*Common skin condition typically affecting the skin surrounding the mouth and nose*Exact cause is unknown, may be related to microorganisms in follicles, irritants, or use of certain
*Majority of affected persons are women and children
*Consists of groupings of small red bumps which may be accompanied by itching or sensitivity with a scaly red rash
Perioral dermatitis is a common skin condition which typically affects the skin surrounding the mouth (perioral) and the nose (perinasal). Occasionally, the rash will surround the eyes (periocular) The condition consists of groupings of small, red bumps which may be accompanied by itching or tenderness. Skin in the affected area may be flaky, dry and pink in color. The area tends to be sensitive and may sting or burn with minimal irritation. Lesions usually occur around the mouth, and often involve the skin around the nose as well. Lesions may also spread to the skin of the chin, cheeks and eyes.
The exact cause of perioral dermatitis is unknown. There are several factors which may be related to its development, most likely a hormonal change leading to a regional overgrowth of the skin's colonizing microorganisms. This condition is similar to acne in that it seems to be triggered by hormones and possibly the acne bacteria known as P. Acnes. It also has small papules(bumps) and pustules(pimples) but is on a background of red flaky skin. Other contributing factors may include use of certain irritants (like exfoliating lotions or scrubs), some cosmetics (often anti-aging creams), or topical corticosteroids (including nasal spray steroids). The condition very rarely affects men, but it often develops in prepubertal boys and girls.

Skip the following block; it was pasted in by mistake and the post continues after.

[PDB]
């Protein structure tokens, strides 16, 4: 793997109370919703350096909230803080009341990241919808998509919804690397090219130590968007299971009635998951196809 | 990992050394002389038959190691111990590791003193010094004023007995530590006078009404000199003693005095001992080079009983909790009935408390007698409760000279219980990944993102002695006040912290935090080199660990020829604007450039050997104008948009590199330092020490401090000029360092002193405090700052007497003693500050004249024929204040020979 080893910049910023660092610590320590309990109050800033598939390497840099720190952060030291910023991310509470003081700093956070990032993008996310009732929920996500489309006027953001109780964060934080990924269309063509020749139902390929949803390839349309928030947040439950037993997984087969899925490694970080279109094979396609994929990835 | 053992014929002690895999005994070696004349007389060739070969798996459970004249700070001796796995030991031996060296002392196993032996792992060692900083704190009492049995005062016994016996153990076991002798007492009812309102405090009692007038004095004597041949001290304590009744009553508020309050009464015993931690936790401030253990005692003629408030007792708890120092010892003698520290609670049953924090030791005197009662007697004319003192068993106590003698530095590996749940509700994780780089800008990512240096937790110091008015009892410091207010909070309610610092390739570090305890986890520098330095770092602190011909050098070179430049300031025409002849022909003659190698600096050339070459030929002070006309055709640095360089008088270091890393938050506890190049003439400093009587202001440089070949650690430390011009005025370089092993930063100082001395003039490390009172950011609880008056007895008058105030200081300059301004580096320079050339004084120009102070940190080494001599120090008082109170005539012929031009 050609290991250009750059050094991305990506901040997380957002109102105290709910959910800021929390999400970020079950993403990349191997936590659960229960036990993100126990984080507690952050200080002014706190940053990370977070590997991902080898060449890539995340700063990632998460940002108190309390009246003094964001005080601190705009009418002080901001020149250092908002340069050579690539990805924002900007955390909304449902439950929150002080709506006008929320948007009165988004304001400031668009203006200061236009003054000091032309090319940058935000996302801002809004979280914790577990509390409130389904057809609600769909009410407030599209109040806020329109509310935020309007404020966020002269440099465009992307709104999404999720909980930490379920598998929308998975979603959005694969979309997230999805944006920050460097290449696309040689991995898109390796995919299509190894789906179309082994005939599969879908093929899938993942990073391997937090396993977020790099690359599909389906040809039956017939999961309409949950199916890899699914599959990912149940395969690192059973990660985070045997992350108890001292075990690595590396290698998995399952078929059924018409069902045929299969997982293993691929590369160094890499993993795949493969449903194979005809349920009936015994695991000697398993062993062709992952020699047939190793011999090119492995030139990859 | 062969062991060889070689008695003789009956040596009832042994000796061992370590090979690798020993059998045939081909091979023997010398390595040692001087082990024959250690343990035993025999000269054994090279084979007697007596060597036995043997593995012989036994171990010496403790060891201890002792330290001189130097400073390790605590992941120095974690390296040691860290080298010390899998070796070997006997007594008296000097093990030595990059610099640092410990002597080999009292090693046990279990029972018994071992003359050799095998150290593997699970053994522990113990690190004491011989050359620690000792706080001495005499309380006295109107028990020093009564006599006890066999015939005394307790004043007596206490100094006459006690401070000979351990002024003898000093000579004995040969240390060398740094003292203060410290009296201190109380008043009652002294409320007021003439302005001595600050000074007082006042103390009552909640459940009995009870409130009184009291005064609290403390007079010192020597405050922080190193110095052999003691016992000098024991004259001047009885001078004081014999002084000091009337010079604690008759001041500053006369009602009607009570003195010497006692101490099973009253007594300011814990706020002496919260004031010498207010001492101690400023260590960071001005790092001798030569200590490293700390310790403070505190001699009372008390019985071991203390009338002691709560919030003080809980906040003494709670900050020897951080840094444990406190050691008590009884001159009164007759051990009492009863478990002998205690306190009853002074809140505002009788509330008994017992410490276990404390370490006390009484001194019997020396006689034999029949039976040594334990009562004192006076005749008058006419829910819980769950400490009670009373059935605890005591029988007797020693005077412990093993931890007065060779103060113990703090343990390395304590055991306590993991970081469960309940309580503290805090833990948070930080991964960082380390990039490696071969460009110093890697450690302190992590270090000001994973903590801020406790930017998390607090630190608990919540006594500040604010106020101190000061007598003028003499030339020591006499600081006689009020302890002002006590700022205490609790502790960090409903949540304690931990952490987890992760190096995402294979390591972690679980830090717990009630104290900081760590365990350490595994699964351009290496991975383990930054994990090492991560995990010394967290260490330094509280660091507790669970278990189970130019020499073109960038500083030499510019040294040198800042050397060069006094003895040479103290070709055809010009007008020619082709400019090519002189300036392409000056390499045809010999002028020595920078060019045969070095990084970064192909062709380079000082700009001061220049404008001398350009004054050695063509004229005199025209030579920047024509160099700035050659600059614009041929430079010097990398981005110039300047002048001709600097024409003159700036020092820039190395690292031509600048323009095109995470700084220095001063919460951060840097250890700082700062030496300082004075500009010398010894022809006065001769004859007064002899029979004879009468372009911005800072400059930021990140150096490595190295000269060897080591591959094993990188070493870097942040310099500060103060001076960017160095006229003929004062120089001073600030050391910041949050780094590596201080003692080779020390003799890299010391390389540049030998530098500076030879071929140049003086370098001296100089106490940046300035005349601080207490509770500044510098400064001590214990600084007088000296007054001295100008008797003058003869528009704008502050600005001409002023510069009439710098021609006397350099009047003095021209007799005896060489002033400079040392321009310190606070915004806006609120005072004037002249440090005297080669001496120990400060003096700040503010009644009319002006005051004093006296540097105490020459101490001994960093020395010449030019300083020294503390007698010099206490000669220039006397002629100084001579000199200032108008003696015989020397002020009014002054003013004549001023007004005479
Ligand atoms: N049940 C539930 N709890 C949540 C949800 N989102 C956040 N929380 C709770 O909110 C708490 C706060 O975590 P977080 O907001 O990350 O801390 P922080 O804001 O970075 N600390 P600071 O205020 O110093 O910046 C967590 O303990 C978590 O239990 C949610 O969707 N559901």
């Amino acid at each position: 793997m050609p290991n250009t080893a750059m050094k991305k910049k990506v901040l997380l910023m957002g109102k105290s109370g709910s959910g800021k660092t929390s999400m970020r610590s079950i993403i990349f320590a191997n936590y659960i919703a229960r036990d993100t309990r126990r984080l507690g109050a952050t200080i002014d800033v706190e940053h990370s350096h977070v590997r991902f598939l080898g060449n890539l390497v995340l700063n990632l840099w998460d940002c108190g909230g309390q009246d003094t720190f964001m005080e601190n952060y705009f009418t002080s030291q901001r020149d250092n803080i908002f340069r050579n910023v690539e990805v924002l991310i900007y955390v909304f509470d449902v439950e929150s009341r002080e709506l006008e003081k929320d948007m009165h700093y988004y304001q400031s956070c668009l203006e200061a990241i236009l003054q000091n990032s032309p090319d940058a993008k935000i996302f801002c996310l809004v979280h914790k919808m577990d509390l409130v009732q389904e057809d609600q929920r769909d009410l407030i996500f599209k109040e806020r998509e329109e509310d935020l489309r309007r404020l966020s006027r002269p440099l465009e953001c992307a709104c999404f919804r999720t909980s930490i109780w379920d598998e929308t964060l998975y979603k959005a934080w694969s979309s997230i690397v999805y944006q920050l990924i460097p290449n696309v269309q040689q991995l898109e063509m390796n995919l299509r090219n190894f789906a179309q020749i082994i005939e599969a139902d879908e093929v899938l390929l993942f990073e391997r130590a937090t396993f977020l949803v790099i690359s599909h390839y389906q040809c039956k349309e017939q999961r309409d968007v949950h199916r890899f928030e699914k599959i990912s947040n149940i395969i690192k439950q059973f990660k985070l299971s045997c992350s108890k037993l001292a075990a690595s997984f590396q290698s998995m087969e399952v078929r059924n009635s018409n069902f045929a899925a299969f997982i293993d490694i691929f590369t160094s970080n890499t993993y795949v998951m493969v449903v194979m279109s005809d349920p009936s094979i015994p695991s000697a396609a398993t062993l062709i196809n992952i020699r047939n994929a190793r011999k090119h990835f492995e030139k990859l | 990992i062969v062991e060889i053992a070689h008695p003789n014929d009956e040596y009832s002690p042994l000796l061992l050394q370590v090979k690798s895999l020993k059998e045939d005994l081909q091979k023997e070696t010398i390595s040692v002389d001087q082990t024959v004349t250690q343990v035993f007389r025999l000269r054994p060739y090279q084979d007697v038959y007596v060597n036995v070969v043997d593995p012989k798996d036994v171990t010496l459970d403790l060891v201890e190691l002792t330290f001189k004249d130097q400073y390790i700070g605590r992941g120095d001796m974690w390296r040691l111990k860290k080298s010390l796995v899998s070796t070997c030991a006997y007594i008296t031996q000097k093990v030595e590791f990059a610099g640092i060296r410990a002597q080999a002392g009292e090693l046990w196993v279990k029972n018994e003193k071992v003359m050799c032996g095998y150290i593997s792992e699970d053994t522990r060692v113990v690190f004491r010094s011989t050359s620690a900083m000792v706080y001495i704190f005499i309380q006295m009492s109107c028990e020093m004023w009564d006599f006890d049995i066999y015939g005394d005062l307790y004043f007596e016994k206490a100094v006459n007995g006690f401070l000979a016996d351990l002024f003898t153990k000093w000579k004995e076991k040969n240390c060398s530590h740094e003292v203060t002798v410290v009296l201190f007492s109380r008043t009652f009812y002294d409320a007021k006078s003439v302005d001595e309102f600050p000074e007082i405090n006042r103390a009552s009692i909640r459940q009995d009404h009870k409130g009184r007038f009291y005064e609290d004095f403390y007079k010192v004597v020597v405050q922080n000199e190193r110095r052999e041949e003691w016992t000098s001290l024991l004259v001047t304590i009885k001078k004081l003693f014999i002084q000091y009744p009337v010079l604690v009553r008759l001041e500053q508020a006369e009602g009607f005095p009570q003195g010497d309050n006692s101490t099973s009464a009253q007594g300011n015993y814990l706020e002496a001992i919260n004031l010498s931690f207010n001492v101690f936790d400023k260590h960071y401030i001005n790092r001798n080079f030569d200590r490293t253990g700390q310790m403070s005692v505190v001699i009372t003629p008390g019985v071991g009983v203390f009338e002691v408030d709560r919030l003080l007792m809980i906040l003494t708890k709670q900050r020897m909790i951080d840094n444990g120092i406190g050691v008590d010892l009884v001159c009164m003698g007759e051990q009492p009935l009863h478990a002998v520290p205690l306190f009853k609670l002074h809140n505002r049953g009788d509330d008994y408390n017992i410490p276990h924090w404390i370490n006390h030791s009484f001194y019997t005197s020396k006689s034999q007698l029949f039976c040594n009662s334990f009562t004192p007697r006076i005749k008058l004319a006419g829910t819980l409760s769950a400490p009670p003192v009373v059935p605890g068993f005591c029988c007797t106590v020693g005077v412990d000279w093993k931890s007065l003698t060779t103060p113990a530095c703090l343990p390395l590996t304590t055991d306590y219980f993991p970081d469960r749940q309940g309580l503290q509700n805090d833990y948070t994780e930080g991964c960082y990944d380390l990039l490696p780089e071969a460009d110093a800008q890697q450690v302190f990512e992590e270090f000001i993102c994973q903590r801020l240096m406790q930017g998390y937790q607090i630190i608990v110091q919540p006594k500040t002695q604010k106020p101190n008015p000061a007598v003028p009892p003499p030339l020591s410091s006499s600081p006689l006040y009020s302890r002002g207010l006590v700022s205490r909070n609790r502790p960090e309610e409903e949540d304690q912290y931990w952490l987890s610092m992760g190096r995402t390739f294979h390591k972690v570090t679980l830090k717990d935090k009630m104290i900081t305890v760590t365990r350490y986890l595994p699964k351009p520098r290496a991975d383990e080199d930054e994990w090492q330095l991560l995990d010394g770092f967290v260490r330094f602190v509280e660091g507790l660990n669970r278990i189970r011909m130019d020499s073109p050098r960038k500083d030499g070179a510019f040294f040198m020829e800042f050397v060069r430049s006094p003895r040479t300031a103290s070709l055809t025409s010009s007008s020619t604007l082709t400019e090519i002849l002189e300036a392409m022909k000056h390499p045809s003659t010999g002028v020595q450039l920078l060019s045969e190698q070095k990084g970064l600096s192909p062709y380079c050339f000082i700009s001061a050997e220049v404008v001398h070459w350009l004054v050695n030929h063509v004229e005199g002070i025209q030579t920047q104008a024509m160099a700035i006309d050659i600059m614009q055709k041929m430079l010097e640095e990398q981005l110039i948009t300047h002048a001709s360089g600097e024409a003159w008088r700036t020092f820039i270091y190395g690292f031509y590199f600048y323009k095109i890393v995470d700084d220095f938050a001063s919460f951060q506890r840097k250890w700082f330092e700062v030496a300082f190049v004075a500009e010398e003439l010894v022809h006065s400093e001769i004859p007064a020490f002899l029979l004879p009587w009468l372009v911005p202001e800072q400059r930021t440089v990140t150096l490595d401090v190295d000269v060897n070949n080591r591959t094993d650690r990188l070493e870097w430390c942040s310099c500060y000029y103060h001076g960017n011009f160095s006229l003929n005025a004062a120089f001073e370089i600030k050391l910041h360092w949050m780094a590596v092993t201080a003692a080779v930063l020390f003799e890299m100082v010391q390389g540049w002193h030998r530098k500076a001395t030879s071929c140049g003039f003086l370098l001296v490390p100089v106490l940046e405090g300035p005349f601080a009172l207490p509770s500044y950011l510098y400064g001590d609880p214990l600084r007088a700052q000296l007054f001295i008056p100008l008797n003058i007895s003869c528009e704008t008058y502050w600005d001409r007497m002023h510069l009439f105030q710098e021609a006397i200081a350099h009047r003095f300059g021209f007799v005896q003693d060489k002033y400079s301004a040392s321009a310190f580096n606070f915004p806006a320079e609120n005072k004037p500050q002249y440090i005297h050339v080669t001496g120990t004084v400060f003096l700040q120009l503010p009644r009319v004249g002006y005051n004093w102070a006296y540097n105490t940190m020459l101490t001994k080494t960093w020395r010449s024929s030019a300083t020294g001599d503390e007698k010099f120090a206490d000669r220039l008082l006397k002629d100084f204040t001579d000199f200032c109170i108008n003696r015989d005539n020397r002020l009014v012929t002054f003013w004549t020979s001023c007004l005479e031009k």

Differential Diagnosis (Other conditions with similar appearance)
Contact Dermatitis, Allergic
Contact Dermatitis, Irritant
*Diagnosis based on appearance of the affected area
*Other testing is not typically required
Perioral dermatitis is diagnosed based on the characteristic appearance of the affected area. Other testing is not typically required.
*Condition is very responsive to therapy
*Ceasing use of irritants and proper facial care is recommended. Stop topical steroids
*Antibiotics may be prescribed to treat the condition
Perioral dermatitis is responsive to therapy. Foremost, ceasing use of irritants (cosmetics, moisturizers, topical steroids, etc), and washing the face with warm water and a soap substitiute is recommended. Health care professionals may prescribe a course of antibiotics (usually of the tetracycline class). In pregnant women, azaleic acid or topical clindamycin may be prescribed. In some cases, the condition may recur, but will still respond to therapy.